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Browsing named entities in a specific section of Rebellion Record: a Diary of American Events: Documents and Narratives, Volume 7. (ed. Frank Moore). Search the whole document.

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Louisiana (Louisiana, United States) (search for this): chapter 77
Doc. 75.-re-admission of Louisiana. Letter from President Lincoln. Executive mansion, Washington, June 19, 1863. Messrs. E. E. Mathiot, Bradish Johnston, and Thomas Cottman: gentlemen: ent of the United States: The undersigned, a committee appointed by the planters of the State of Louisiana, respectfully represent that they have been delegated to seek of the General Government a will, as Commander-in-Chief of the army of the United States, direct the Military Governor of Louisiana to order an election, in conformity with the Constitution. and laws of the State, on the firs that while I do not perceive how such a committal could facilitate our military operations in Louisiana, I really apprehend it might be so used as to embarrass them. As to an election to be held mber, there is abundant time without any order or proclamation from me just now. The people of Louisiana shall not lack an opportunity for a fair election for both Federal and State officers by want
Washington (United States) (search for this): chapter 77
Doc. 75.-re-admission of Louisiana. Letter from President Lincoln. Executive mansion, Washington, June 19, 1863. Messrs. E. E. Mathiot, Bradish Johnston, and Thomas Cottman: gentlemen: Your letter, which follows, has been received and considered: To his Excellency Abraham Lincoln, President of the United States: The undersigned, a committee appointed by the planters of the State of Louisiana, respectfully represent that they have been delegated to seek of the General Government a full recognition of all the rights of the State as they existed previous to the passage of an act of secession, upon the principle of the existence of the State Constitution unimpaired, and no legal act having transpired that could in any way deprive them of the advantages conferred by the Constitution. Under this Constitution the State wishes to return to its full allegiance, in the enjoyment of all rights and privileges exercised by the other States under the Federal Constitution. With
United States (United States) (search for this): chapter 77
Doc. 75.-re-admission of Louisiana. Letter from President Lincoln. Executive mansion, Washington, June 19, 1863. Messrs. E. E. Mathiot, Bradish Johnston, and Thomas Cottman: gentlemen: Your letter, which follows, has been received and considered: To his Excellency Abraham Lincoln, President of the United States: The undersigned, a committee appointed by the planters of the State of Louisiana, respectfully represent that they have been delegated to seek of the General Government a full recognition of all the rights of the State as they existed previous to the passage of an act of secession, upon the principle of the existence of the State Constitution unimpaired, and no legal act having transpired that could in any way deprive them of the advantages conferred by the Constitution. Under this Constitution the State wishes to return to its full allegiance, in the enjoyment of all rights and privileges exercised by the other States under the Federal Constitution. With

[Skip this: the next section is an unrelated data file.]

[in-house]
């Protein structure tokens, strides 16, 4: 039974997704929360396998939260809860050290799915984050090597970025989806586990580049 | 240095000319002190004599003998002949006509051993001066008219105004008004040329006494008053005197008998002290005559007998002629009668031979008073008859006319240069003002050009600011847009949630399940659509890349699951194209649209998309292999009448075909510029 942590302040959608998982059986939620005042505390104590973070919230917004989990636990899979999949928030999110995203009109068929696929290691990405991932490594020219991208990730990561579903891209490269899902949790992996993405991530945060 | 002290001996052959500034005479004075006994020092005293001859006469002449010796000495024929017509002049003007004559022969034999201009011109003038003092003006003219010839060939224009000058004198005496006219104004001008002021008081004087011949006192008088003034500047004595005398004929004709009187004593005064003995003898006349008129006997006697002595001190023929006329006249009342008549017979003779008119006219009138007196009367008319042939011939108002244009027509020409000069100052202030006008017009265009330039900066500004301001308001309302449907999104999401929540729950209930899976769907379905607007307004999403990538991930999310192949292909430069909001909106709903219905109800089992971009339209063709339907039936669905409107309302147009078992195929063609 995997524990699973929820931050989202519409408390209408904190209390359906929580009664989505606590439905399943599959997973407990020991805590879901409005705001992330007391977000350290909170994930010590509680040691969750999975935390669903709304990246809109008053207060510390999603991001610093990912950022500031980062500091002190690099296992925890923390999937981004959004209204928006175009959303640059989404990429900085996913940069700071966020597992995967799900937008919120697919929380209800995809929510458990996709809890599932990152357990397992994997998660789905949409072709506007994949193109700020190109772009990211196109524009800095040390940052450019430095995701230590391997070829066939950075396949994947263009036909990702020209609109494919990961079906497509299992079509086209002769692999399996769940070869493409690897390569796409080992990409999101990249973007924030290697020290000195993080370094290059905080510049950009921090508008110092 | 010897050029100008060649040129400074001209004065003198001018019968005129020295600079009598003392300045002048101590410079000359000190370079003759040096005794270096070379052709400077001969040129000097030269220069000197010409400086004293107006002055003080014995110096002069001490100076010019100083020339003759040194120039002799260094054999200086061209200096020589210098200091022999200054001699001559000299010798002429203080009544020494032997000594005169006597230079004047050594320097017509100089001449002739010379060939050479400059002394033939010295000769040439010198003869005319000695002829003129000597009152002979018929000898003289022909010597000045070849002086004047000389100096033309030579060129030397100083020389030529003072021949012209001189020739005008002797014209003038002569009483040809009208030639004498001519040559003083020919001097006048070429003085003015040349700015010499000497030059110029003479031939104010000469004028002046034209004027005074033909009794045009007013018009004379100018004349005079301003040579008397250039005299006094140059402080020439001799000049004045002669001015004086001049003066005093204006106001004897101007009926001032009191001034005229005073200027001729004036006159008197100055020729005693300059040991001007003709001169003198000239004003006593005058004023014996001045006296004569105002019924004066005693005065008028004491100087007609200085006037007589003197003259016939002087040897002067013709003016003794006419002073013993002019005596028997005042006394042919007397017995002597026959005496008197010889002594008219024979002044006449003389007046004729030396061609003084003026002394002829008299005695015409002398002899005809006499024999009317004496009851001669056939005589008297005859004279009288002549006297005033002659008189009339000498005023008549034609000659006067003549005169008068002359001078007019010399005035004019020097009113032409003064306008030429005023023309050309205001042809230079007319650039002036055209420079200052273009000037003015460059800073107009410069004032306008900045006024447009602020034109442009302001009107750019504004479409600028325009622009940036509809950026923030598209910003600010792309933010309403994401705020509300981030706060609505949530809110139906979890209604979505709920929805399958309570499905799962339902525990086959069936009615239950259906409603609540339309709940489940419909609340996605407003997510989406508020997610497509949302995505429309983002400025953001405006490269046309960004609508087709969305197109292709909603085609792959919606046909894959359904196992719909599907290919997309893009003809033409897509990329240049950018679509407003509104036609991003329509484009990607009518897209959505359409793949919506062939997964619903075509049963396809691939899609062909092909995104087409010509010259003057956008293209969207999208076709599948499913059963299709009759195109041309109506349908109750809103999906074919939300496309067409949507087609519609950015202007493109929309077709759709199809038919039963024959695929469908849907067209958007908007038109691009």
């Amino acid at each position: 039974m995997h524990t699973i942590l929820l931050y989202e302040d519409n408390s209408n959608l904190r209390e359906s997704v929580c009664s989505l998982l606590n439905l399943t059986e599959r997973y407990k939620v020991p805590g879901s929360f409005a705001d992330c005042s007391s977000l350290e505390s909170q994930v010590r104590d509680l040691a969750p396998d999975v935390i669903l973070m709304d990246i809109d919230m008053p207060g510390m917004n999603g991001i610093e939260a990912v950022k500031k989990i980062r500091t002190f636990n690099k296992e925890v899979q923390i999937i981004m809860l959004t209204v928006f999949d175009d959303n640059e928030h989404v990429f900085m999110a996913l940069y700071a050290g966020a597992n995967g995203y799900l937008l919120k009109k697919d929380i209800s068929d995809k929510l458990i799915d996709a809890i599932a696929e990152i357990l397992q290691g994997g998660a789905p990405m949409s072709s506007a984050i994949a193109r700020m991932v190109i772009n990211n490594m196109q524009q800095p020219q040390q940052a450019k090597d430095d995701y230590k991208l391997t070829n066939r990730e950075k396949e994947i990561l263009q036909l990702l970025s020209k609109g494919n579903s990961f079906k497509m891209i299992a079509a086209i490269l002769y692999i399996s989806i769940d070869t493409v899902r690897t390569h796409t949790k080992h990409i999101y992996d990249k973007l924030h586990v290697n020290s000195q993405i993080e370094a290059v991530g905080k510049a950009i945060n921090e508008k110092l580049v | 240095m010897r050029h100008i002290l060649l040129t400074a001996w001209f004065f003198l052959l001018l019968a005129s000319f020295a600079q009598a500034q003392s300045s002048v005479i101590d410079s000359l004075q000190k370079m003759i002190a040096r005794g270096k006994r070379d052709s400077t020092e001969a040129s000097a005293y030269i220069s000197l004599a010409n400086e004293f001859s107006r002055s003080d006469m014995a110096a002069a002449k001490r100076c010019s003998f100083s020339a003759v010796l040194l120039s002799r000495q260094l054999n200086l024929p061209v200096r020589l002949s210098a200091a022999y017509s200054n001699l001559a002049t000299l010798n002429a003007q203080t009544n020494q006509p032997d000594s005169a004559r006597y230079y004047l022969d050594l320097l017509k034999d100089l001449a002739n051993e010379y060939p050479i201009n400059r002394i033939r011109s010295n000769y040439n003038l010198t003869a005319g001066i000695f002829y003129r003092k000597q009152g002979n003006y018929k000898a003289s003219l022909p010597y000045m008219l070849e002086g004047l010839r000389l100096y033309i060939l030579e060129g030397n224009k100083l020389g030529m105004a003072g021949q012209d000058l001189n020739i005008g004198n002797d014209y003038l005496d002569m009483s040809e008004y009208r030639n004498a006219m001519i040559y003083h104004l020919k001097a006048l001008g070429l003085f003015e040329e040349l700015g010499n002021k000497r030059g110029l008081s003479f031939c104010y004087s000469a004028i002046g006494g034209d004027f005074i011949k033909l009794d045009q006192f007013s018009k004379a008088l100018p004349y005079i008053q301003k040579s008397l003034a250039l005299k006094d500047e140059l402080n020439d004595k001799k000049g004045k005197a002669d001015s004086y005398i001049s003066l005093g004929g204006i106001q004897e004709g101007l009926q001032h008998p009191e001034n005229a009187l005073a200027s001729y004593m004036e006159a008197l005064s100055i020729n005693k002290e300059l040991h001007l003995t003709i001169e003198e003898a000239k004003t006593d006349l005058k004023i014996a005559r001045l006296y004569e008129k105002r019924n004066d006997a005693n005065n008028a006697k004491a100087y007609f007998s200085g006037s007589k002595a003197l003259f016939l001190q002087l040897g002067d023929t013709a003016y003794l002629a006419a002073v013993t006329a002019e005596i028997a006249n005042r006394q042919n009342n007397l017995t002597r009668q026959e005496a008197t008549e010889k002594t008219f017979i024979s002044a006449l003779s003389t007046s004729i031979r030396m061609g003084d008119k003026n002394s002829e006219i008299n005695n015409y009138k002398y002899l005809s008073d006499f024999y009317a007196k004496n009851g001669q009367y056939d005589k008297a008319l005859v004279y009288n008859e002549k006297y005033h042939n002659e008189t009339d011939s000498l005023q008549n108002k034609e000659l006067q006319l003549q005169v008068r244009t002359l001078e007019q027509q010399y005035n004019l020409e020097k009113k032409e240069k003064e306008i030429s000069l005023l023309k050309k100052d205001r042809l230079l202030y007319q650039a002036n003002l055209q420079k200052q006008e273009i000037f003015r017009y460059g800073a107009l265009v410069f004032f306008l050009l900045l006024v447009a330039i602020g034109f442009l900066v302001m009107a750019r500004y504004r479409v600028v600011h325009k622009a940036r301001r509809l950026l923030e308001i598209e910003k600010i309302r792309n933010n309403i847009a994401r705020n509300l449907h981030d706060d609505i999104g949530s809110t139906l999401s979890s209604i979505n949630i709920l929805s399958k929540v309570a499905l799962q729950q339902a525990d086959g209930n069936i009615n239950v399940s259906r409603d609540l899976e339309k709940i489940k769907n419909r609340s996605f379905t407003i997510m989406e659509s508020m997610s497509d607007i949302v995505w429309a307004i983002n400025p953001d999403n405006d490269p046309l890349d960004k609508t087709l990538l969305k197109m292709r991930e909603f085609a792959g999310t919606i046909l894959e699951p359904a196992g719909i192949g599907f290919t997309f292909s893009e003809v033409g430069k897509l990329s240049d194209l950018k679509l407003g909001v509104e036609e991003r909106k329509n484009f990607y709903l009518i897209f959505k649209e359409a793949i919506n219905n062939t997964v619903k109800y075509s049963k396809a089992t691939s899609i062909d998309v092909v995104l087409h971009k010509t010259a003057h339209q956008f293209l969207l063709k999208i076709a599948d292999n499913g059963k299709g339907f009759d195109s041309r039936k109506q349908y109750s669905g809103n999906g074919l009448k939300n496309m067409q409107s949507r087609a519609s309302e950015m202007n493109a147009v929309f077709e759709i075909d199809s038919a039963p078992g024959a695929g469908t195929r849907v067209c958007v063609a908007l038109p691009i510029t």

Thomas Cottman (search for this): chapter 77
Doc. 75.-re-admission of Louisiana. Letter from President Lincoln. Executive mansion, Washington, June 19, 1863. Messrs. E. E. Mathiot, Bradish Johnston, and Thomas Cottman: gentlemen: Your letter, which follows, has been received and considered: To his Excellency Abraham Lincoln, President of the United States: The undersigned, a committee appointed by the planters of the State of Louisiana, respectfully represent that they have been delegated to seek of the General Governmenttion. and laws of the State, on the first Monday of November next, for all State and Federal officers. With high consideration and respect, we have the honor to subscribe ourselves your obedient servants, E. E. Mathiot, Bradish Johnston, Thomas Cottman. Since receiving the letter reliable information has reached me that a respectable portion of the Louisiana people desire to amend their State Constitution, and contemplate holding a Convention for that object. This fact alone, as it see
E. E. Mathiot (search for this): chapter 77
Doc. 75.-re-admission of Louisiana. Letter from President Lincoln. Executive mansion, Washington, June 19, 1863. Messrs. E. E. Mathiot, Bradish Johnston, and Thomas Cottman: gentlemen: Your letter, which follows, has been received and considered: To his Excellency Abraham Lincoln, President of the United States: The undersigned, a committee appointed by the planters of the State of Louisiana, respectfully represent that they have been delegated to seek of the General Governmenn, in conformity with the Constitution. and laws of the State, on the first Monday of November next, for all State and Federal officers. With high consideration and respect, we have the honor to subscribe ourselves your obedient servants, E. E. Mathiot, Bradish Johnston, Thomas Cottman. Since receiving the letter reliable information has reached me that a respectable portion of the Louisiana people desire to amend their State Constitution, and contemplate holding a Convention for that o